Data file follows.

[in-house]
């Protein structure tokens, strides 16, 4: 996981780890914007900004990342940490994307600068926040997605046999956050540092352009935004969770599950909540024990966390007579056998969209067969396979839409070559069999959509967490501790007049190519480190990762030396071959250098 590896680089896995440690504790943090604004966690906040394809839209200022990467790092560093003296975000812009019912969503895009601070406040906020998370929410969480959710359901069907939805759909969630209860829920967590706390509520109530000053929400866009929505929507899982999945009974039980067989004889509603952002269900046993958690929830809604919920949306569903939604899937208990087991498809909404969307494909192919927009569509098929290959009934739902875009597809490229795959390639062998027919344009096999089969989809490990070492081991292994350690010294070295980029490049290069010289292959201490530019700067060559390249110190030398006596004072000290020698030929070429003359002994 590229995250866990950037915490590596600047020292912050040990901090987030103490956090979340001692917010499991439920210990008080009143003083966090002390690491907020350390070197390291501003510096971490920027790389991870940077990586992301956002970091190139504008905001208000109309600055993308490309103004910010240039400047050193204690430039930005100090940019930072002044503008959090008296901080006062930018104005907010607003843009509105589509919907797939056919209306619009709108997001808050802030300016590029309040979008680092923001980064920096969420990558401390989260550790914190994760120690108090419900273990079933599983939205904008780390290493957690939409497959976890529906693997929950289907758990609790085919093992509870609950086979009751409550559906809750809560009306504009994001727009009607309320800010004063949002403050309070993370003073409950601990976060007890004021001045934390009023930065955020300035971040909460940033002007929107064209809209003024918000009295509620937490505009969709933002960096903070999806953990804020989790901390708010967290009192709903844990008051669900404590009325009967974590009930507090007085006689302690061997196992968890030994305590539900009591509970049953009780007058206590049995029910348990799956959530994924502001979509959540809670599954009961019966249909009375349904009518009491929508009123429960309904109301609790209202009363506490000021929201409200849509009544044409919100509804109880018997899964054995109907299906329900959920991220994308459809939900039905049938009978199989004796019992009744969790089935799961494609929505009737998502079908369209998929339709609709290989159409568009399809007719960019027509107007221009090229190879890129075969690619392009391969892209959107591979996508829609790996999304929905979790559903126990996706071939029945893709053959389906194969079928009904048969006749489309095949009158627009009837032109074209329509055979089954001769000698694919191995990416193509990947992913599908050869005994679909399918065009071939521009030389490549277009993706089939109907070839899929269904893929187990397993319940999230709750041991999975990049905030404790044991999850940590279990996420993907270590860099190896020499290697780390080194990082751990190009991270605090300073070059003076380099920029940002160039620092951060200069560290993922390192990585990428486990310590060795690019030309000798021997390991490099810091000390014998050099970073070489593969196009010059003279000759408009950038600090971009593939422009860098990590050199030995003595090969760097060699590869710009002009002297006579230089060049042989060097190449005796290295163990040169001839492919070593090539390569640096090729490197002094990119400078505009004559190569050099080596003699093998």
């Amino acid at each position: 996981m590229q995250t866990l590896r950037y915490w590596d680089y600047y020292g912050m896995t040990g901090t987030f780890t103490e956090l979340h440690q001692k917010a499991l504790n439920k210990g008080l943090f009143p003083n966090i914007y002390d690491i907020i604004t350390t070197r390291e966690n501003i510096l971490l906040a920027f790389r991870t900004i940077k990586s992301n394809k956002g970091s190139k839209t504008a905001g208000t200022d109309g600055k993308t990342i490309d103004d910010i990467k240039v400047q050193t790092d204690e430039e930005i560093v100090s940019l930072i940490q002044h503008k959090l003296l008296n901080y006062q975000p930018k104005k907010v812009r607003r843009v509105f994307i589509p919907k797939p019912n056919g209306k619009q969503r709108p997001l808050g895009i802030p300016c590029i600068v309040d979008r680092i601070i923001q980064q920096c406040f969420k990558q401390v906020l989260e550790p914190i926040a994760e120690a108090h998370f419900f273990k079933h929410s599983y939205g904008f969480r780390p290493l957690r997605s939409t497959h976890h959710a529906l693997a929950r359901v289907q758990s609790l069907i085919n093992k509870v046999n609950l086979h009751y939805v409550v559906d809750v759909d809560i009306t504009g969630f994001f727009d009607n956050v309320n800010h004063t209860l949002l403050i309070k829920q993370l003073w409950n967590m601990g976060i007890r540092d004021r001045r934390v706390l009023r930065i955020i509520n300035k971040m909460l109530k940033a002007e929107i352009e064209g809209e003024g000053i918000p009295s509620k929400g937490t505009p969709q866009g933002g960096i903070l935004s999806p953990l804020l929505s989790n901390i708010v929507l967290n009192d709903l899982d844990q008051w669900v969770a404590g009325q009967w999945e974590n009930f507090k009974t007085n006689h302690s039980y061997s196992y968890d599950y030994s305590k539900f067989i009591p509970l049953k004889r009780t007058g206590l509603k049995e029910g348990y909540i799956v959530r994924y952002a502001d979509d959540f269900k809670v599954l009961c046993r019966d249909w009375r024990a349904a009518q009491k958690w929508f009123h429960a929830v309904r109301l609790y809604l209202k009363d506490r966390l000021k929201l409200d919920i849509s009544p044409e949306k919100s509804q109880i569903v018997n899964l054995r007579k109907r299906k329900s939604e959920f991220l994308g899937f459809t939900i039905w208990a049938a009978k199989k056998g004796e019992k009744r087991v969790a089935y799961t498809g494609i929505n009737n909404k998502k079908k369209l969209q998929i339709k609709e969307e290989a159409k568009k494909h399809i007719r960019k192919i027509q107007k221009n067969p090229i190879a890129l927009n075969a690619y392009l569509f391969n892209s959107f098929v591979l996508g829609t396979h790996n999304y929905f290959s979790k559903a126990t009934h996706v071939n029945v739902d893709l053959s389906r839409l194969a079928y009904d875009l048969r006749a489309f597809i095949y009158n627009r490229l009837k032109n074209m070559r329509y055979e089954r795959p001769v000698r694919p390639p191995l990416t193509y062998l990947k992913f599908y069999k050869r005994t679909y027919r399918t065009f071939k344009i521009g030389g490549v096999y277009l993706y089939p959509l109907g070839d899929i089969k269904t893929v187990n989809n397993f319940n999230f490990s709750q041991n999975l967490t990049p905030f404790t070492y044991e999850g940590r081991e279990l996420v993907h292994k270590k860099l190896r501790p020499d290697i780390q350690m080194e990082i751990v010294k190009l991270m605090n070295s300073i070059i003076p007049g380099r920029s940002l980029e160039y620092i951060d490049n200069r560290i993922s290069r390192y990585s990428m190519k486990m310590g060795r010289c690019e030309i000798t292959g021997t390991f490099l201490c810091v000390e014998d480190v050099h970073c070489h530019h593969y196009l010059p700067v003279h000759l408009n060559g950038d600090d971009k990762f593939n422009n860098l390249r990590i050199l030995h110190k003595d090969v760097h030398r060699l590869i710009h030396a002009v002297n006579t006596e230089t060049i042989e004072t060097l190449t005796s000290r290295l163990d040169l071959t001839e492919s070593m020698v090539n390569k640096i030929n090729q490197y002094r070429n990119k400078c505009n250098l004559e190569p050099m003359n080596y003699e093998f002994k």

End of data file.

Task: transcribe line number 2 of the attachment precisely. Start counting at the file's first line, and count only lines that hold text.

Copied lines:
């Protein structure tokens, strides 16, 4: 996981780890914007900004990342940490994307600068926040997605046999956050540092352009935004969770599950909540024990966390007579056998969209067969396979839409070559069999959509967490501790007049190519480190990762030396071959250098 590896680089896995440690504790943090604004966690906040394809839209200022990467790092560093003296975000812009019912969503895009601070406040906020998370929410969480959710359901069907939805759909969630209860829920967590706390509520109530000053929400866009929505929507899982999945009974039980067989004889509603952002269900046993958690929830809604919920949306569903939604899937208990087991498809909404969307494909192919927009569509098929290959009934739902875009597809490229795959390639062998027919344009096999089969989809490990070492081991292994350690010294070295980029490049290069010289292959201490530019700067060559390249110190030398006596004072000290020698030929070429003359002994 590229995250866990950037915490590596600047020292912050040990901090987030103490956090979340001692917010499991439920210990008080009143003083966090002390690491907020350390070197390291501003510096971490920027790389991870940077990586992301956002970091190139504008905001208000109309600055993308490309103004910010240039400047050193204690430039930005100090940019930072002044503008959090008296901080006062930018104005907010607003843009509105589509919907797939056919209306619009709108997001808050802030300016590029309040979008680092923001980064920096969420990558401390989260550790914190994760120690108090419900273990079933599983939205904008780390290493957690939409497959976890529906693997929950289907758990609790085919093992509870609950086979009751409550559906809750809560009306504009994001727009009607309320800010004063949002403050309070993370003073409950601990976060007890004021001045934390009023930065955020300035971040909460940033002007929107064209809209003024918000009295509620937490505009969709933002960096903070999806953990804020989790901390708010967290009192709903844990008051669900404590009325009967974590009930507090007085006689302690061997196992968890030994305590539900009591509970049953009780007058206590049995029910348990799956959530994924502001979509959540809670599954009961019966249909009375349904009518009491929508009123429960309904109301609790209202009363506490000021929201409200849509009544044409919100509804109880018997899964054995109907299906329900959920991220994308459809939900039905049938009978199989004796019992009744969790089935799961494609929505009737998502079908369209998929339709609709290989159409568009399809007719960019027509107007221009090229190879890129075969690619392009391969892209959107591979996508829609790996999304929905979790559903126990996706071939029945893709053959389906194969079928009904048969006749489309095949009158627009009837032109074209329509055979089954001769000698694919191995990416193509990947992913599908050869005994679909399918065009071939521009030389490549277009993706089939109907070839899929269904893929187990397993319940999230709750041991999975990049905030404790044991999850940590279990996420993907270590860099190896020499290697780390080194990082751990190009991270605090300073070059003076380099920029940002160039620092951060200069560290993922390192990585990428486990310590060795690019030309000798021997390991490099810091000390014998050099970073070489593969196009010059003279000759408009950038600090971009593939422009860098990590050199030995003595090969760097060699590869710009002009002297006579230089060049042989060097190449005796290295163990040169001839492919070593090539390569640096090729490197002094990119400078505009004559190569050099080596003699093998």